On the supplier end, Monaghan said, “We’re creating a business segment around complex rehab, and that includes integrating our sales force. We used to call on complex rehab technology (CRT) customers with an Alber sales rep, a Küschall sales rep, an Invacare sales rep, a Motion Concepts sales rep, a Freedom Designs sales rep. We didn’t make it as easy as possible to do business, and that’s all being integrated. So now, my vision, which is a current reality, is a provider meets one Invacare representative, and they get the benefit of all that, from PinDot with its marketing-leading response times, to Alber and power add-ons that are really remarkable.”

A Clinical Focus

Monaghan said Invacare has invested in placing larger numbers of demo units in clinical settings, and with the injunctive portion of the consent decree lifted, those units can be taken home for client trials or can remain in clinics for longer periods.

“That makes evaluations a little easier,” he noted. “Over the last year, we’ve spent a great deal of time and effort recruiting people with strong clinical backgrounds because we want to be great partners to our providers. And because of all the differences that our products make, I want to make sure there are people in clinical settings that can help ATPs be successful.”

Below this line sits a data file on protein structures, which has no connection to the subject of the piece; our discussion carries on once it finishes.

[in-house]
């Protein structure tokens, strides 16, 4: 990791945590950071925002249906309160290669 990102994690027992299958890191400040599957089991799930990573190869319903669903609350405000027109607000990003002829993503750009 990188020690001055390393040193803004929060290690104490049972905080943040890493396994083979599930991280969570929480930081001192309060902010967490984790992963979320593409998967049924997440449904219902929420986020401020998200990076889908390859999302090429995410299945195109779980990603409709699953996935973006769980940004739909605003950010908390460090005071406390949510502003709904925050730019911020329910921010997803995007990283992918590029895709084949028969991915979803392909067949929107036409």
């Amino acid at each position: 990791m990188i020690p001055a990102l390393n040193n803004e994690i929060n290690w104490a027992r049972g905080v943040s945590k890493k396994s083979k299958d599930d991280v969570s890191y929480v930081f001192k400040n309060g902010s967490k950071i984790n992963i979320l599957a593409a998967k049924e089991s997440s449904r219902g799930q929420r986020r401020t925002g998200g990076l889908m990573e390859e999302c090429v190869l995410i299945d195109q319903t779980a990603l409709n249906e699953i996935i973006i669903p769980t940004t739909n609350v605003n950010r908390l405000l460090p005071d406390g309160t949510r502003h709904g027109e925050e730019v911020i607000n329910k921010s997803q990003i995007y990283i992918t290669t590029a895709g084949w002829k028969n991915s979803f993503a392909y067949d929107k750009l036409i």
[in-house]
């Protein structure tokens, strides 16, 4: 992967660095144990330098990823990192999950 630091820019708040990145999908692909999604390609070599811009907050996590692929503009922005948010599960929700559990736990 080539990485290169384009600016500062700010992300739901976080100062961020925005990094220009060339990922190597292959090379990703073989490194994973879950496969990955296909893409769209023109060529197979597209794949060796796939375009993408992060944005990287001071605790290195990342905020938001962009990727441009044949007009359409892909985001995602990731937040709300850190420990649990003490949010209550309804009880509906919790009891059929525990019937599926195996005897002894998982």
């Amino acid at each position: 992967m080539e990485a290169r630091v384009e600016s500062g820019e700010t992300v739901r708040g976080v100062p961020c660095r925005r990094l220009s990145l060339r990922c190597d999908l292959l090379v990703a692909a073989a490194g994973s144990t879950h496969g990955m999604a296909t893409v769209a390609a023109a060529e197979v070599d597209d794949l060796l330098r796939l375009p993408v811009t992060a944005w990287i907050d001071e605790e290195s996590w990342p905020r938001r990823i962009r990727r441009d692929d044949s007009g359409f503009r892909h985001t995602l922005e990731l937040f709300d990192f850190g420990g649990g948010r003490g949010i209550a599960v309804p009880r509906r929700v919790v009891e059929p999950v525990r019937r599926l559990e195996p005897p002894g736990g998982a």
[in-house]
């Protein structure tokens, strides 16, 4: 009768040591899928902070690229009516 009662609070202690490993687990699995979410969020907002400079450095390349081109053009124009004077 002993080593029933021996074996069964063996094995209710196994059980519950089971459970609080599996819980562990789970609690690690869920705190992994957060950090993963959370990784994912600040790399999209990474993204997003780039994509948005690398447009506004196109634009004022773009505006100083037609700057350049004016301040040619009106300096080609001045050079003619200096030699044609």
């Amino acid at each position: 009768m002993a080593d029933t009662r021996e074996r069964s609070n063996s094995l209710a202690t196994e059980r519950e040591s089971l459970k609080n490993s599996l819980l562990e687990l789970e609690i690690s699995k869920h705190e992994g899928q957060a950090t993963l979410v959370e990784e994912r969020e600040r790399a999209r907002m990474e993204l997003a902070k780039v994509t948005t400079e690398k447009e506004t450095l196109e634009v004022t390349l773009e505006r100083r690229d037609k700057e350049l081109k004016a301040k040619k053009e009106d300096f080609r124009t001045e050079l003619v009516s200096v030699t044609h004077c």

Asked if he had a message for an industry that has also been waiting for the big consent decree announcement, Monaghan said, “Thank you for your trust in us through this period of time. We want to be your best ally and supporter in successfully helping as many people in the world be as independent as possible. At the end of every day, that’s what motivates us.

“We do have a great purpose that’s absolutely aligned with clinicians and ATPs and end users and their families. We have got to do more than just make really great products. We’ve got to reflect our nuanced understanding of what these families are going through. They have a lot of other things to do, and we can certainly help them even more than we have.”

About the Author

Laurie Watanabe is the editor of Mobility Management. She can be reached at

Rolling Dynamics, Rolling Resistance &  Optimizing Wheeled Prosthetics